Next week, people who have no symptoms of COVID-19 will again be able to get tested if they come into contact with a person that was positive. This has not been possible in recent weeks as there were too few tests available.
Between 6 and 12 November, Belgium’s health institute Sciensano recorded an average of 5,057 new infections per day, which is 47% less than the week before.
During the same period, an average of 29,300 tests per day were administered.
However, virologists have warned the actual number may be higher due to the adjusted testing strategy of only testing people who have had a high-risk contact or who have returned from a red zone and who show symptoms.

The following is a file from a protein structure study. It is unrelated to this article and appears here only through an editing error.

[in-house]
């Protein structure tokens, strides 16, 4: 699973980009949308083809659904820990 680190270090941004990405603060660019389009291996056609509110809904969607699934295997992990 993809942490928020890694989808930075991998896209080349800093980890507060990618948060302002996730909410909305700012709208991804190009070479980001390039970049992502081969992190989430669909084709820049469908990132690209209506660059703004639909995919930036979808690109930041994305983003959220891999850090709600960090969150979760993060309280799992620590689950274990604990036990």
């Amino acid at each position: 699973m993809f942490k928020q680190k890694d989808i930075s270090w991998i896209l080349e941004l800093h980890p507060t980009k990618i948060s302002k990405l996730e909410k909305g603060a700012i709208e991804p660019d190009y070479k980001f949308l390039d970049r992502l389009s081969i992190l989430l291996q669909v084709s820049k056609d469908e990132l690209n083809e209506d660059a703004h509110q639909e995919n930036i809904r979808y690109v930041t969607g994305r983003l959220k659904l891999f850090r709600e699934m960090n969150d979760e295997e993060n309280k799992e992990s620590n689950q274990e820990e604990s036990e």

“You can’t forget that 20 to 30% of people never develop symptoms – we couldn’t determine them anymore, because they were no longer tested,” virologist Steven van Gucht told VRT Nieuws.
“Now that we are testing them again, that is good news for the fight against the epidemic,” he said.
“If you calculate that you still have to test three close contacts for each contamination, you will end up with 60,000 tests,” Van Gucht said.
He, however, warned that the renewed testing will come together with the effects of reopening of schools, which will likely see a spike in cases.
“We are going to have to distinguish between the effect of the extra tests and the effect of the schools. But that is possible,” he said.
(Alexandra Brzozowski, EURACTIV.com)